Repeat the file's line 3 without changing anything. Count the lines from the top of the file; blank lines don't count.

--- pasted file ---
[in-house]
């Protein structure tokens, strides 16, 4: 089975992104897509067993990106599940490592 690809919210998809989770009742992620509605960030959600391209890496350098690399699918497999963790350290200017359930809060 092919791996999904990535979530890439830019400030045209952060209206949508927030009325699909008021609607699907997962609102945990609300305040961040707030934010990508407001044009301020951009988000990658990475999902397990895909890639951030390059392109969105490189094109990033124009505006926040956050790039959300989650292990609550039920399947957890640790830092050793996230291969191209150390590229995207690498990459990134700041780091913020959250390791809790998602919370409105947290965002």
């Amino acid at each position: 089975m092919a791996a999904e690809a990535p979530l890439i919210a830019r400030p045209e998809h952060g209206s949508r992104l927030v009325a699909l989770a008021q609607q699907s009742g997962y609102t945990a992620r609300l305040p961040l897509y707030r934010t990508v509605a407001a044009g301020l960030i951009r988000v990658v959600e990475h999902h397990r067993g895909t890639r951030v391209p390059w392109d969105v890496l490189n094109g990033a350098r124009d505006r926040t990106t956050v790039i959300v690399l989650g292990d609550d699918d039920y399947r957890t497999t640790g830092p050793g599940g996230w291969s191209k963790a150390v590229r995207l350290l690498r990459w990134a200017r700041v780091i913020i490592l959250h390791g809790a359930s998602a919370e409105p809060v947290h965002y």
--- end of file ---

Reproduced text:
């Amino acid at each position: 089975m092919a791996a999904e690809a990535p979530l890439i919210a830019r400030p045209e998809h952060g209206s949508r992104l927030v009325a699909l989770a008021q609607q699907s009742g997962y609102t945990a992620r609300l305040p961040l897509y707030r934010t990508v509605a407001a044009g301020l960030i951009r988000v990658v959600e990475h999902h397990r067993g895909t890639r951030v391209p390059w392109d969105v890496l490189n094109g990033a350098r124009d505006r926040t990106t956050v790039i959300v690399l989650g292990d609550d699918d039920y399947r957890t497999t640790g830092p050793g599940g996230w291969s191209k963790a150390v590229r995207l350290l690498r990459w990134a200017r700041v780091i913020i490592l959250h390791g809790a359930s998602a919370e409105p809060v947290h965002y």